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    A helicopter of the French civil security services flies near Seyne, south-eastern France, on March 24, 2015, near the site where a Germanwings Airbus A320 crashed in the French Alps.

    Germanwings Co-Pilot 'Obsessed' With French Alps, Knew Crash Site

    © AFP 2019 / Anne-Christine Poujoulat
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    Germanwings Airbus A320 Crash in Southern France (72)
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    Germanwings co-pilot Andreas Lubitz, who intentionally flew an Airbus 320 into a French mountainside on Tuesday, was well-acquainted with the crash area.

    MOSCOW (Sputnik) — Germanwings co-pilot Andreas Lubitz, who intentionally flew an Airbus 320 into a French mountainside on Tuesday, had an obsession with the Alps and was well-acquainted with the crash area, Le Parisien reported.

    Members of the Montabaur flight school, where Lubitz took lessons, told the French newspaper that the co-pilot had flown a glider over the region.

    "Andreas participated in courses in the Alpes-de-Haute-Provence with my niece, who was a good friend to him. He was passionate about the Alps, and even obsessed. I am sure that he knew the crash area well as he had flown over it in a glider," Dieter Wagner, a member of Montabaur flight school, said quoted by Le Parisien on Friday.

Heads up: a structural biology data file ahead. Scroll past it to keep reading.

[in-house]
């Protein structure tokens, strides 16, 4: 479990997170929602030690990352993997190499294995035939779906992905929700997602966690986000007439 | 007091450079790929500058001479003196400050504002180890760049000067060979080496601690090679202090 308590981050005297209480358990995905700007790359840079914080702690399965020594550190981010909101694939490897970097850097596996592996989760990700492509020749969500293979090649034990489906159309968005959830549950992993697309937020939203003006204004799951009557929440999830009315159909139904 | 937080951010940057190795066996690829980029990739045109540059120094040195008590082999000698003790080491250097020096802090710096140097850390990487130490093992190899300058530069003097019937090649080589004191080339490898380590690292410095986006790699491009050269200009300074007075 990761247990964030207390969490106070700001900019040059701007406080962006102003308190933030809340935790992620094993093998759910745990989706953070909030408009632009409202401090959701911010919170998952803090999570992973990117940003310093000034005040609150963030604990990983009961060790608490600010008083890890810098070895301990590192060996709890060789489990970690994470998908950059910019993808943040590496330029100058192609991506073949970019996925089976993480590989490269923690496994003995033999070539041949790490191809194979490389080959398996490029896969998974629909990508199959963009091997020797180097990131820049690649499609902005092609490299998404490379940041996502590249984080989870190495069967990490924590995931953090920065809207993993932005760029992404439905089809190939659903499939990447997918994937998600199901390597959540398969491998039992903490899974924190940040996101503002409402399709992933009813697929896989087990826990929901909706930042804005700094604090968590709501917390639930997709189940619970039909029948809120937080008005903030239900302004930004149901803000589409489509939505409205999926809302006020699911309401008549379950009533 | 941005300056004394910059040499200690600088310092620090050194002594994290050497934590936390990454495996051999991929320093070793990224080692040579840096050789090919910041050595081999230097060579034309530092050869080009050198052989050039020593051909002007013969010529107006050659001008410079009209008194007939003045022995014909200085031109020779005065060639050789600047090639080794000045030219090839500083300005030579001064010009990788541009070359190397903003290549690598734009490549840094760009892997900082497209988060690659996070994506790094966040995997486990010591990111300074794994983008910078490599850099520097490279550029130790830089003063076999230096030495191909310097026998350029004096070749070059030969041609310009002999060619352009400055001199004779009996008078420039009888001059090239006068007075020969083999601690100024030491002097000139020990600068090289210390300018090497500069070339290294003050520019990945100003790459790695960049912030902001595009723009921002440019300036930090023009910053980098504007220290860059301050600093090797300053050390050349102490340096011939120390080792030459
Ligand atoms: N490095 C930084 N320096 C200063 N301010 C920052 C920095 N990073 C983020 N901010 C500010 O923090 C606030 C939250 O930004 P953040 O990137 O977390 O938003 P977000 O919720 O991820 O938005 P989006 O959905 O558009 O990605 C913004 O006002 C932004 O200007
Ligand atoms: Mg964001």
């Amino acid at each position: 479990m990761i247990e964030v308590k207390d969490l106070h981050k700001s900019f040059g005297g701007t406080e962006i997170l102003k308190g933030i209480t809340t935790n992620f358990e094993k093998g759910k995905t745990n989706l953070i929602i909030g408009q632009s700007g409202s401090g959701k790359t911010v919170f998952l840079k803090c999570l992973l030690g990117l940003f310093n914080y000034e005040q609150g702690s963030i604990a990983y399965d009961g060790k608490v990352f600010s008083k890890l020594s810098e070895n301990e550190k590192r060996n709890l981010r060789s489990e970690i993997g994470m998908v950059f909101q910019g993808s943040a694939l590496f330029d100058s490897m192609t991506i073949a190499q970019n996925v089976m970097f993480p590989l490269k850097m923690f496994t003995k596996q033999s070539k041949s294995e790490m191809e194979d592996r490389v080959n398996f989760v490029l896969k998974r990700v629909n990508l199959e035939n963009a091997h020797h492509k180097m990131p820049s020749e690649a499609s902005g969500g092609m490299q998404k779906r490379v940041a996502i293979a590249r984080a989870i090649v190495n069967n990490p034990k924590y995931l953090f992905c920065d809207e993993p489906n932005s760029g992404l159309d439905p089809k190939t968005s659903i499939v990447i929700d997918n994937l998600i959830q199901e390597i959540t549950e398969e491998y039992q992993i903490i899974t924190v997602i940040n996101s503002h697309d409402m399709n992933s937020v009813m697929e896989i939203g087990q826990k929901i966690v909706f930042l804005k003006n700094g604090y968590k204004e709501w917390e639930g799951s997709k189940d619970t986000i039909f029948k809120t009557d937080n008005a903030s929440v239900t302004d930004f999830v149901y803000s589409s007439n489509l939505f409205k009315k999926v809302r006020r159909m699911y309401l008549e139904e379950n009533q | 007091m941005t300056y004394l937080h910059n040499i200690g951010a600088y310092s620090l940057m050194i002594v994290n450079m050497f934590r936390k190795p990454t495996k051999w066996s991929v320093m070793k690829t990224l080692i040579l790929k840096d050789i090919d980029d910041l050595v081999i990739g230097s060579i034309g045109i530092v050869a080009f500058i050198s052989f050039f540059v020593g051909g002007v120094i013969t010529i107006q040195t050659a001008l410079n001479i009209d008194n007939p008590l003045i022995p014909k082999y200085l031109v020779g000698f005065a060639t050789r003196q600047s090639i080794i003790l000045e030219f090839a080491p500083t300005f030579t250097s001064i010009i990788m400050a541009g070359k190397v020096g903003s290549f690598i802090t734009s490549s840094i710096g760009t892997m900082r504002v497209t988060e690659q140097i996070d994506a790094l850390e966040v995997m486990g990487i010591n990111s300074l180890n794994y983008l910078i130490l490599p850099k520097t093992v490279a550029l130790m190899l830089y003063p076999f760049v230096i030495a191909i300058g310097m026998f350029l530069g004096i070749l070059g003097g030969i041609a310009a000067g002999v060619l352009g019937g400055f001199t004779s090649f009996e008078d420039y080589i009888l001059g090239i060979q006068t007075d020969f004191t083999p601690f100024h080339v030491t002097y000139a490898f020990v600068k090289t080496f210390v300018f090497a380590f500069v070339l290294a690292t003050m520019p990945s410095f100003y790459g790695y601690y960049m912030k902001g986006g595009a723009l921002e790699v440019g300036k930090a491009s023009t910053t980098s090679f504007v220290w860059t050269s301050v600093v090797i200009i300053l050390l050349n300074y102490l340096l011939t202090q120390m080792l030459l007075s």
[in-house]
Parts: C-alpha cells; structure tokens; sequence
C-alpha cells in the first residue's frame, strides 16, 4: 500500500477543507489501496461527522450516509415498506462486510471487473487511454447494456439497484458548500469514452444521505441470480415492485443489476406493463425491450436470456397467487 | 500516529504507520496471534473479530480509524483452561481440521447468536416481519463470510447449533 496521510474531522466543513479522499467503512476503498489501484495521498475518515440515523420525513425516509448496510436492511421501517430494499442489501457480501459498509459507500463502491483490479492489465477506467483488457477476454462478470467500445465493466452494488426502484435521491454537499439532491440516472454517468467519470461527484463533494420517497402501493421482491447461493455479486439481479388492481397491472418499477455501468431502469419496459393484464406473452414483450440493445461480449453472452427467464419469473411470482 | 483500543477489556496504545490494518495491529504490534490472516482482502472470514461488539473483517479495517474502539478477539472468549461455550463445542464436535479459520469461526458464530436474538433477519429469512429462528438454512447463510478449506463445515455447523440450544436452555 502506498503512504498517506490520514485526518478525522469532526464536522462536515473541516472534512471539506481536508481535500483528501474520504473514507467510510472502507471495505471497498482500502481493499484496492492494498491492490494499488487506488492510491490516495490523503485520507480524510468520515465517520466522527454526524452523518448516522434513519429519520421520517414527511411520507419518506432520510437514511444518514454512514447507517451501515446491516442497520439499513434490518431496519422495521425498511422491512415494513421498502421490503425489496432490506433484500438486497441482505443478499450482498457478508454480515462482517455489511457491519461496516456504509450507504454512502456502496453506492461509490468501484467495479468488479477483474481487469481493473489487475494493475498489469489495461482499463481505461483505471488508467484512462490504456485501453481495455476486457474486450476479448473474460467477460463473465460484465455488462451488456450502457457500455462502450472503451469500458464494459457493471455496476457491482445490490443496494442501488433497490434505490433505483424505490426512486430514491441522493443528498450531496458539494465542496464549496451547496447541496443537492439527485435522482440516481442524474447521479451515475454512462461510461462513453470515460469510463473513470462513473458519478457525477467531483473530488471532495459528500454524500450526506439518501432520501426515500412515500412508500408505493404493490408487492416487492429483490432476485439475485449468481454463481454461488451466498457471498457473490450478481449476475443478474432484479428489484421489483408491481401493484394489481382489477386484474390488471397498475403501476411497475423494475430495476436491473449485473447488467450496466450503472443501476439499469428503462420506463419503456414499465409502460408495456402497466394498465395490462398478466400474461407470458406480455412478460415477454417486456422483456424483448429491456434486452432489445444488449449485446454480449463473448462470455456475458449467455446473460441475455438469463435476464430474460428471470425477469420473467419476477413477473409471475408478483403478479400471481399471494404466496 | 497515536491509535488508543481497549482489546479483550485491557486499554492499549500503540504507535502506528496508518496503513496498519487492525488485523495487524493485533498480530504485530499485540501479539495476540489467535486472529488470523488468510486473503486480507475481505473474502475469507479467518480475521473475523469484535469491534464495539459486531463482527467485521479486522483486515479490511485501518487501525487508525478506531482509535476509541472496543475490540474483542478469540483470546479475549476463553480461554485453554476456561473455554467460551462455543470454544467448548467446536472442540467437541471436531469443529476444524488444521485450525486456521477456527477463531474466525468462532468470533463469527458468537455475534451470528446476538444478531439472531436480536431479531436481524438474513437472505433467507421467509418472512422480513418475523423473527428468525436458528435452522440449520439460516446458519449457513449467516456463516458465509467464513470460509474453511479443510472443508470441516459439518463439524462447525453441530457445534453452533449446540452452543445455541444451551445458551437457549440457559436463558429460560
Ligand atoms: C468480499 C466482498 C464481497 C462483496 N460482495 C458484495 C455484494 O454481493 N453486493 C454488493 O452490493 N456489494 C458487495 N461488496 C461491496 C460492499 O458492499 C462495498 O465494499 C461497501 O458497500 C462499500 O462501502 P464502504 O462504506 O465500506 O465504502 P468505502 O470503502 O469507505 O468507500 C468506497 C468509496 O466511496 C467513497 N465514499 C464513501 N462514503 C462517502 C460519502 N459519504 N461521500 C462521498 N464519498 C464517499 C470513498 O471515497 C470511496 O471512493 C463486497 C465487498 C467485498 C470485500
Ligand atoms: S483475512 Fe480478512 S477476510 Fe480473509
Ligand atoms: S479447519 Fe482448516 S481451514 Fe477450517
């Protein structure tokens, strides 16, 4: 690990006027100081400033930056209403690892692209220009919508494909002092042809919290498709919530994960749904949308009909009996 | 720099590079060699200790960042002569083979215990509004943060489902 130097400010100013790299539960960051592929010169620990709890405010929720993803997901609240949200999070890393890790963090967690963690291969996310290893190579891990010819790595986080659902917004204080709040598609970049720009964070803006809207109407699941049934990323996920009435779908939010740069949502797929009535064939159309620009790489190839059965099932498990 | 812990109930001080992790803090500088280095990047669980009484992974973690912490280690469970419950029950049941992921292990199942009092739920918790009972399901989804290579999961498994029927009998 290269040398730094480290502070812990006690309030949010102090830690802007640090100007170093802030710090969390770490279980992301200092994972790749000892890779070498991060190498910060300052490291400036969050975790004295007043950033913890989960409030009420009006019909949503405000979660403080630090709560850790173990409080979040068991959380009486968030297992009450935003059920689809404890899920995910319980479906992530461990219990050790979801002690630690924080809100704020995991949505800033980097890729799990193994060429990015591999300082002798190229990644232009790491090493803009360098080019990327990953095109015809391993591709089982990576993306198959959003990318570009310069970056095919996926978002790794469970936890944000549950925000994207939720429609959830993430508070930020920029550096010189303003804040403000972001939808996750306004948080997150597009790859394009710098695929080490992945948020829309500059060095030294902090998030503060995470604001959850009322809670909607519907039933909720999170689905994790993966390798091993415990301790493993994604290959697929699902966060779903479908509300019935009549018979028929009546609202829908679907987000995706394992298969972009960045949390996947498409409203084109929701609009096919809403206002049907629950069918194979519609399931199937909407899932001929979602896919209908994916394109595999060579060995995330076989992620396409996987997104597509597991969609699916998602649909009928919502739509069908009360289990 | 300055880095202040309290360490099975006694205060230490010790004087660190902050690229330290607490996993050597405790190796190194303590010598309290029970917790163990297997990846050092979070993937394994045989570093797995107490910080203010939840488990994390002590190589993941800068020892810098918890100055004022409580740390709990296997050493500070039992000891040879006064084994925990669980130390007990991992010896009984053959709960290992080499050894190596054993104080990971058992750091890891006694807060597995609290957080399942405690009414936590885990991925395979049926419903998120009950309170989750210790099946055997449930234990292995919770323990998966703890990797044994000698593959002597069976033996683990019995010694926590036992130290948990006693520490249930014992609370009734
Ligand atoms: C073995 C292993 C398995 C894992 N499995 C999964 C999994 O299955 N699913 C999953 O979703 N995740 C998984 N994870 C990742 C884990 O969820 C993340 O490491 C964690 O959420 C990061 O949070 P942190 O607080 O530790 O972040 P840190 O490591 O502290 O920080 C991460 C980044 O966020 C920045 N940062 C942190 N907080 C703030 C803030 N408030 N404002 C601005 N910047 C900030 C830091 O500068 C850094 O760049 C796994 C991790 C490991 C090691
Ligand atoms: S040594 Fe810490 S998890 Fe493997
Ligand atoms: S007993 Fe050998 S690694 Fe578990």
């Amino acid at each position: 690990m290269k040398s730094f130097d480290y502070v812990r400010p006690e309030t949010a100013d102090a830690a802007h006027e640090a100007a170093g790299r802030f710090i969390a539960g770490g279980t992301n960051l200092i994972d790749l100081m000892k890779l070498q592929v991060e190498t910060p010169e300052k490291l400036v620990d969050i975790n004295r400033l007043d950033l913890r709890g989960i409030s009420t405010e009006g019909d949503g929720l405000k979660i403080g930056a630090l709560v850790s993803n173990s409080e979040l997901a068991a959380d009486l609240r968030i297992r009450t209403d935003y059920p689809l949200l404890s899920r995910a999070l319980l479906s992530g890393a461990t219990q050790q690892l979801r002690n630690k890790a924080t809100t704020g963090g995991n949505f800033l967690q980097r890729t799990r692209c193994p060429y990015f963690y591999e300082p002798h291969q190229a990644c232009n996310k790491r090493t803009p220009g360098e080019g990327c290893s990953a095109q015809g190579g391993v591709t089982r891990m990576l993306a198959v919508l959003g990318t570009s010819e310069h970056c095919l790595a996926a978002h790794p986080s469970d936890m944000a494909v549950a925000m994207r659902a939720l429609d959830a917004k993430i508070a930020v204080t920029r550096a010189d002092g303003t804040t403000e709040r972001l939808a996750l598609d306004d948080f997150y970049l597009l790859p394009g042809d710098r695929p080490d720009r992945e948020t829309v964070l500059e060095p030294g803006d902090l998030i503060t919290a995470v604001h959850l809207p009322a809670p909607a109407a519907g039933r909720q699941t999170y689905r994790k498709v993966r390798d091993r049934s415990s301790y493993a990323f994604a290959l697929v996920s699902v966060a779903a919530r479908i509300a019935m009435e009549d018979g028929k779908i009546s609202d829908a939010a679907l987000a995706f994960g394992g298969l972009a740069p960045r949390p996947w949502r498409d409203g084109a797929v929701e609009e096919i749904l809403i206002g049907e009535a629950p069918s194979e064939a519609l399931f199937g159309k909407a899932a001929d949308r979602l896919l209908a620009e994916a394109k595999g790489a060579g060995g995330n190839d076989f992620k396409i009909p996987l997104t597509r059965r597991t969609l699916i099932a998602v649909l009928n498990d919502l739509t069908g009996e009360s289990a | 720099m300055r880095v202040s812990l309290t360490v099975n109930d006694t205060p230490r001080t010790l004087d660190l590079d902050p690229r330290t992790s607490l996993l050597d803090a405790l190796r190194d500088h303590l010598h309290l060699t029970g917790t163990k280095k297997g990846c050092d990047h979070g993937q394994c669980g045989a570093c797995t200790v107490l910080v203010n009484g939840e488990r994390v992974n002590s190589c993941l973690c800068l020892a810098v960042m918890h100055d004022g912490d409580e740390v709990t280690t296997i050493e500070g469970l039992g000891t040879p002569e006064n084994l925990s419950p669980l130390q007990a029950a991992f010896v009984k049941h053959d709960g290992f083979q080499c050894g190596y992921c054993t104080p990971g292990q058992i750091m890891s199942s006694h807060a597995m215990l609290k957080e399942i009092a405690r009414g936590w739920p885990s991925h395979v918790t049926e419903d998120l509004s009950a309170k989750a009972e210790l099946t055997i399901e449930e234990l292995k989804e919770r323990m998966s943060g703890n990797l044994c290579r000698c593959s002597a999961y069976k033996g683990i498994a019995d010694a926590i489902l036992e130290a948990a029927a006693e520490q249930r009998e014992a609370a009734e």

Another club member Ernst Muller also confirmed that Lubitz had taken part in at least one or two courses in Sisteron, a town in the Alpes-de-Haute-Provence, some 70 kilometers (43 miles) from the crash area.

    Lufthansa's low-cost airline Germanwings' Airbus A320, en route from Barcelona to Dusseldorf, crashed on Tuesday in the French Alps, killing all 150 people on board.

    On Thursday, a French prosecutor asserted that the plane's co-pilot Andreas Lubitz locked the pilot out of the cockpit and intentionally crashed the aircraft.

    Germanwings Airbus A320 Crash in Southern France (72)


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    plane crash, Germanwings, Andreas Lubitz, French Alps, Germany
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